Substantiated reports of child abuse and neglect in Kentucky continued to increase last fiscal year, with substance abuse remaining a leading cause of the problem, according to the latest state report on the issue.
The report said the number of deaths caused by abuse and neglect decreased. However, the number could go up as state officials complete pending investigations or receive more information.
The statistics were included in an annual report the Cabinet for Health and Family Services must give the legislature by September on childhood deaths and serious injuries caused by physical abuse or neglect.
The report makes clear more needs to be done to protect children, said Bill Smithwick, who is involved in an initiative to eradicate child abuse and neglect in Jefferson County.
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The report, submitted this month, covered state fiscal 2014, from July 1, 2013, through June 30.
Cabinet workers investigate tens of thousands of reports of abuse and neglect annually. In 2014, they substantiated abuse and neglect in 12,120 reports involving 19,407 children. That number was up from 11,288 reports involving 17,884 children in 2013, and from 9,477 reports in 2010, according to the report to the legislature.
The report said abuse or neglect was substantiated in 12 deaths and 29 near-deaths in 2014, down from 22 deaths and 46 near-deaths in fiscal 2013. Over the last several years, however, the number of fatalities cited annually has been increased in subsequent reports. The cabinet puts the revised number in its next report.
The 2012 report listed 22 child-abuse and neglect deaths, but that number was listed as 32 in the new report. The 2011 report initially cited 18 deaths, but the new report said 31 children died that year because of abuse or neglect.
The initiative in which Smithwick is involved, called Face It, funded by Kosair Charities, issued a news release Wednesday commending the cabinet for tracking the information in a consistent format to allow year-to-year comparisons. However, the initiative would like to see the deadline for the report pushed back so more pending cases could be resolved and included, as well as information on the number of pending cases.
The cabinet report said that over the five-year period ending in mid-2014, there were 350 child deaths caused by abuse or neglect.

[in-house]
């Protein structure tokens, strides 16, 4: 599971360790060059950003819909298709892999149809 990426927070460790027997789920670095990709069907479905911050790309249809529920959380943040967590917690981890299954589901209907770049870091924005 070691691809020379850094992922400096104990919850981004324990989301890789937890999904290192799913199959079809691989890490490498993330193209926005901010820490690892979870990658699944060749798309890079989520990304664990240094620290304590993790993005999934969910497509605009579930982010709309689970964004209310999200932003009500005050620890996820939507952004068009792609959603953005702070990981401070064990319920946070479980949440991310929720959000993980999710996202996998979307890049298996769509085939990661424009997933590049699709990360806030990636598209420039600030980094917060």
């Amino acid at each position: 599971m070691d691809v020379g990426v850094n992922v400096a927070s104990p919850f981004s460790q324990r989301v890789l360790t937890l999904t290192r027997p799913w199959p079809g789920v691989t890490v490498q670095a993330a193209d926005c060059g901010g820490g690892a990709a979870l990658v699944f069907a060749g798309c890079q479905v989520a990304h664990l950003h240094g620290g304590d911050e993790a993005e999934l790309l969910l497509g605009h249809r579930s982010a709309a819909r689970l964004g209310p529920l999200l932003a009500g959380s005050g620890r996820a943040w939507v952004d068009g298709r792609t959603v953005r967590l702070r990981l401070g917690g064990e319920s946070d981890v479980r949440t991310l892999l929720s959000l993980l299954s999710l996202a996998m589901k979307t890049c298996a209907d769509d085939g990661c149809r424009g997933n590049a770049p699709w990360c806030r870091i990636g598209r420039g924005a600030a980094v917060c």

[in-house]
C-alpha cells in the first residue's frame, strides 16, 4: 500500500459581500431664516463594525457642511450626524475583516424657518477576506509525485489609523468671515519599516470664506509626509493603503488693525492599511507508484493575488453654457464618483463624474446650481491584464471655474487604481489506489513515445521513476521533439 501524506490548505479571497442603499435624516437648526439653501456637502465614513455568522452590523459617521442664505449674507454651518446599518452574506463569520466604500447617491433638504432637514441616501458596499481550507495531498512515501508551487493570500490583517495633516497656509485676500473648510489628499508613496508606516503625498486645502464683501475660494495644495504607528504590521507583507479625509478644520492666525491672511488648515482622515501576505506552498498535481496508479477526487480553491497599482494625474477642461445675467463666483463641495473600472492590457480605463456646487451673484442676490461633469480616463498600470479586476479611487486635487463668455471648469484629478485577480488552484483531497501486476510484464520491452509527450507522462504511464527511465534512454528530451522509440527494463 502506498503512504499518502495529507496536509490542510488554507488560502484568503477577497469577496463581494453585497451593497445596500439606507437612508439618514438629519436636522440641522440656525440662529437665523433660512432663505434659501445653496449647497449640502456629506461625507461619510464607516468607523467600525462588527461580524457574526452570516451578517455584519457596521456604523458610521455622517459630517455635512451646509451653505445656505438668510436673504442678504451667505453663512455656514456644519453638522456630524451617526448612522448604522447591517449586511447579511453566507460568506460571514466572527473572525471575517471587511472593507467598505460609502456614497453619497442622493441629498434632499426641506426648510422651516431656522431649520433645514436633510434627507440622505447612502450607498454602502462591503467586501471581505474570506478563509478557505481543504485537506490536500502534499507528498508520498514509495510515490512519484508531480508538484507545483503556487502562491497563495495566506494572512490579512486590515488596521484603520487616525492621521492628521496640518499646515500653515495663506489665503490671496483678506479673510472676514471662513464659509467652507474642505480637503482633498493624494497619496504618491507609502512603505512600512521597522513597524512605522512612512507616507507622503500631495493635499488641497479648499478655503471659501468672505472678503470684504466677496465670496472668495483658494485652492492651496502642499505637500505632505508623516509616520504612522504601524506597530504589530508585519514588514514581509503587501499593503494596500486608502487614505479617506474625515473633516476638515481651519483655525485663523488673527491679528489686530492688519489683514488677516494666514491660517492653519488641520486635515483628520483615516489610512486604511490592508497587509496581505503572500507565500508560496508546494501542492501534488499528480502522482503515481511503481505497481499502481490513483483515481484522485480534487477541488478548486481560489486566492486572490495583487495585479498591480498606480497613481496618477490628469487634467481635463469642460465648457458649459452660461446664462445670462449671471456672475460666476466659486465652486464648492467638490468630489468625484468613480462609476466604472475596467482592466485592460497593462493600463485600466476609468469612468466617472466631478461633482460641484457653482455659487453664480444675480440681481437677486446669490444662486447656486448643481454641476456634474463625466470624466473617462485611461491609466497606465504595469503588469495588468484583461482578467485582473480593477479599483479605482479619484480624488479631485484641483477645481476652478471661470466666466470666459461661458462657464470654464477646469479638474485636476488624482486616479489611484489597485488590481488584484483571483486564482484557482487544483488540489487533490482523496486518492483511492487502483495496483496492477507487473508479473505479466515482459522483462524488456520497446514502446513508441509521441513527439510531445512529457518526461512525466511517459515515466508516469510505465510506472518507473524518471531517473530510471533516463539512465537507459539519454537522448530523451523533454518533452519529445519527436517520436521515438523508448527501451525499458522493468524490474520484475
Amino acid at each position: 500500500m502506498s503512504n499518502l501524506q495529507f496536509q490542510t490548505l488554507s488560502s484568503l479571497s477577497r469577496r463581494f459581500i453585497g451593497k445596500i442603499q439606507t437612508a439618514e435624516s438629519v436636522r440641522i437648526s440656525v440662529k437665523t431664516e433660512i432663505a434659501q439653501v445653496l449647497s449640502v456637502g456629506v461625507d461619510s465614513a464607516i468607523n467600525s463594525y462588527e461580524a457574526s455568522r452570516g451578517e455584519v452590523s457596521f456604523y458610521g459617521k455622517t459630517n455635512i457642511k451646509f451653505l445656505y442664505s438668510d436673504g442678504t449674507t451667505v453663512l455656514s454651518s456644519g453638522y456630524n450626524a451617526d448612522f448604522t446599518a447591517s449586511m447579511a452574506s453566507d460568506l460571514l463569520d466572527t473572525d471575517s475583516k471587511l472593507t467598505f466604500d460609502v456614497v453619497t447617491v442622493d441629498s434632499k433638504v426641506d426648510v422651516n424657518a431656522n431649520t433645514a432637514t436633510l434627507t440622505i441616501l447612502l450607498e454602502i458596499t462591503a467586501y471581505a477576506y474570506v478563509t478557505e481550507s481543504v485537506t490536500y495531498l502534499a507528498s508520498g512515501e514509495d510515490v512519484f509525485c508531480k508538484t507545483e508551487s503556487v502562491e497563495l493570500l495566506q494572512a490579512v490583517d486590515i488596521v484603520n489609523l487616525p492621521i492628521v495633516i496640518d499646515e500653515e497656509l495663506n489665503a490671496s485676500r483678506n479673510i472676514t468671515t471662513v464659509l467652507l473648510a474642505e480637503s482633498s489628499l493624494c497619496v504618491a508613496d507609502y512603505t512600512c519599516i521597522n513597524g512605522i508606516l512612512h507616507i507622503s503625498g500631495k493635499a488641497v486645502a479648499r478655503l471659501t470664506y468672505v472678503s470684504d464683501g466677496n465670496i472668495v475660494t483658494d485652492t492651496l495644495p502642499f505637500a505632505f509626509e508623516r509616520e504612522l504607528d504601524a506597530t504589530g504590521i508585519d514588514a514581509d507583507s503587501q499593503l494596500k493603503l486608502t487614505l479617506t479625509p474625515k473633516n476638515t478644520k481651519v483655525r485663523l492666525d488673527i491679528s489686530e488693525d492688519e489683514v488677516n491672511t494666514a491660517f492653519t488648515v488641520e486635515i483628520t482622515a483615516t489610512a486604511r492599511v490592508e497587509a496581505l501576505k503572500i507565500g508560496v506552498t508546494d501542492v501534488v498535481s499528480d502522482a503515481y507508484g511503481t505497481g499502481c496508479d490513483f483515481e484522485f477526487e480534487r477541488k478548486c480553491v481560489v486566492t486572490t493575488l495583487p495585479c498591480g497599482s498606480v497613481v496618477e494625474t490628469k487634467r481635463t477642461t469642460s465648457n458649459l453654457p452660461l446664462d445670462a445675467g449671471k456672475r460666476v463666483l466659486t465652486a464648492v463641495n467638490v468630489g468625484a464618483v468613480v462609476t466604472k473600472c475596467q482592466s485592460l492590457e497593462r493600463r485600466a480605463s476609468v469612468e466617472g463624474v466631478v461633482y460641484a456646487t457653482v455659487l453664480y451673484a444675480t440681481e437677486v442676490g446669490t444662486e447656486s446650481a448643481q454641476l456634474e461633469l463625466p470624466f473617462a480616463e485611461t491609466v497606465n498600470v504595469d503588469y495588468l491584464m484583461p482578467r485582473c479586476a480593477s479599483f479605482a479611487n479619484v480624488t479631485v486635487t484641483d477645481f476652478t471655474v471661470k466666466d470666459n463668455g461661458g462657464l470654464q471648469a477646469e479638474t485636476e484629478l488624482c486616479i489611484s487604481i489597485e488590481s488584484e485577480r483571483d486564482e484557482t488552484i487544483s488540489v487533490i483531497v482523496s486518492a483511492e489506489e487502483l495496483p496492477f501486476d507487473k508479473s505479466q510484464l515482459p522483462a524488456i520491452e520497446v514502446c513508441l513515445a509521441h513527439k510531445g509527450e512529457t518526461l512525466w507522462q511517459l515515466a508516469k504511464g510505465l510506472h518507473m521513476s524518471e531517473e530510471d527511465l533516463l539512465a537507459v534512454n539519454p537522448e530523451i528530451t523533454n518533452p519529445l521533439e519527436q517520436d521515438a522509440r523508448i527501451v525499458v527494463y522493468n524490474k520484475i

The cabinet had had prior involvement with 208 of those children. The report provided details for those cases, such as the age and race of the victims, the people who hit or neglected them and the factors involved.
For instance, 58 percent of the 208 children killed or injured were boys; 78 percent of the victims were white; a parent was the perpetrator in 77 percent of the cases; and 94 percent of the victims were age 4 or under.
In the physical-abuse cases, the top cause of death or injury was head trauma, at 49 percent. In the neglect cases, caregivers impaired by substance abuse was the biggest problem, followed by kids overdosing on drugs they found and medical neglect.
Smithwick said many factors play a role in child abuse and neglect, including poverty and addiction, though abuse and neglect is not limited to people who are poor or on drugs. The report also identified mental-health problems and family violence as key risk factors.
The cabinet said in the report that it has taken a number of steps to get a better understanding of fatal and near-fatal abuse and neglect cases and try to better protect children. Among other things, the cabinet provided more training in 2014 for workers; put in a new assessment tool for investigations; improved internal reviews of cases involving deaths and serious injuries; and started doing internal reviews in more cases even if abuse and neglect were not substantiated as the cause.
Smithwick said that while some of the numbers in the report are not good news, he thinks there is progress on the problem, including greater attention to it and more knowledge about the causes.
Another positive development is the state panel set up in 2010 to provide independent review of all deaths and near deaths and recommend improvements in dealing with the problem, he said. Gov. Steve Beshear created the panel in 2012 in the wake of reports by the Herald-Leader and other newspapers that found problems in how the cabinet had handled some cases involving deaths and injuries, including not conducting required reviews and not documenting comprehensive internal inquiries.
The cabinet said in its annual report that it does all required reviews.